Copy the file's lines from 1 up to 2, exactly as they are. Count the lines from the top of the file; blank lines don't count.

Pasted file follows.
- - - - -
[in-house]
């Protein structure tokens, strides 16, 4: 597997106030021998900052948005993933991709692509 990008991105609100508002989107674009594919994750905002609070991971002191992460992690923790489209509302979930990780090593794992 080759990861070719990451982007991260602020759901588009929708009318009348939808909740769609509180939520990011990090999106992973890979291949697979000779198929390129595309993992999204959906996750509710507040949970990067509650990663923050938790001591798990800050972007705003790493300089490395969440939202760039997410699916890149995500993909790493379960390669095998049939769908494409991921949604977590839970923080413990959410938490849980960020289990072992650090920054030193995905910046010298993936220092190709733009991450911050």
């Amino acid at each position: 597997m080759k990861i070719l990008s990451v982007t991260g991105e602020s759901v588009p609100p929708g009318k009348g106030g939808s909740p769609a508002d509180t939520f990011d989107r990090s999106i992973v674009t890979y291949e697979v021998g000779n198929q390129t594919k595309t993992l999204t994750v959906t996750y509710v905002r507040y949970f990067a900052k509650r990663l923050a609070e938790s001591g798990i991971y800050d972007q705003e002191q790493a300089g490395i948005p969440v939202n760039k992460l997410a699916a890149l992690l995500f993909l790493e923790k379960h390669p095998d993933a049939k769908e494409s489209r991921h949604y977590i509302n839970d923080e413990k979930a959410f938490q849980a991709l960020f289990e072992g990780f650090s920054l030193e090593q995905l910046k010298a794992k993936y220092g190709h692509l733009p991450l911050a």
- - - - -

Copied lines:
[in-house]
């Protein structure tokens, strides 16, 4: 597997106030021998900052948005993933991709692509 990008991105609100508002989107674009594919994750905002609070991971002191992460992690923790489209509302979930990780090593794992 080759990861070719990451982007991260602020759901588009929708009318009348939808909740769609509180939520990011990090999106992973890979291949697979000779198929390129595309993992999204959906996750509710507040949970990067509650990663923050938790001591798990800050972007705003790493300089490395969440939202760039997410699916890149995500993909790493379960390669095998049939769908494409991921949604977590839970923080413990959410938490849980960020289990072992650090920054030193995905910046010298993936220092190709733009991450911050």